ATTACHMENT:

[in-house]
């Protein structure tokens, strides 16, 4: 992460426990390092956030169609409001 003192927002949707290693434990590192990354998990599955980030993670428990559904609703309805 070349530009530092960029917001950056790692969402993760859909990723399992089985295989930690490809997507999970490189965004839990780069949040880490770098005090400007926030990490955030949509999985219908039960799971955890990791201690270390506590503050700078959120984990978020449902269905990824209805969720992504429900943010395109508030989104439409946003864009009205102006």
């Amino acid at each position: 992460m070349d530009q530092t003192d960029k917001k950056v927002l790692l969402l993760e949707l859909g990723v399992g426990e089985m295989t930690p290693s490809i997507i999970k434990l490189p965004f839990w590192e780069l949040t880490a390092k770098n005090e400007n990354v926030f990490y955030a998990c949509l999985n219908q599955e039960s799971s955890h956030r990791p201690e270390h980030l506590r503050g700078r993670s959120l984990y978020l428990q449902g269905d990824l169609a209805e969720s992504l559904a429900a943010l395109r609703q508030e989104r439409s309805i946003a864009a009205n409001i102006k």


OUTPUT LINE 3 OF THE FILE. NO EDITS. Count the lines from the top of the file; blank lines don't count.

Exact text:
């Amino acid at each position: 992460m070349d530009q530092t003192d960029k917001k950056v927002l790692l969402l993760e949707l859909g990723v399992g426990e089985m295989t930690p290693s490809i997507i999970k434990l490189p965004f839990w590192e780069l949040t880490a390092k770098n005090e400007n990354v926030f990490y955030a998990c949509l999985n219908q599955e039960s799971s955890h956030r990791p201690e270390h980030l506590r503050g700078r993670s959120l984990y978020l428990q449902g269905d990824l169609a209805e969720s992504l559904a429900a943010l395109r609703q508030e989104r439409s309805i946003a864009a009205n409001i102006k």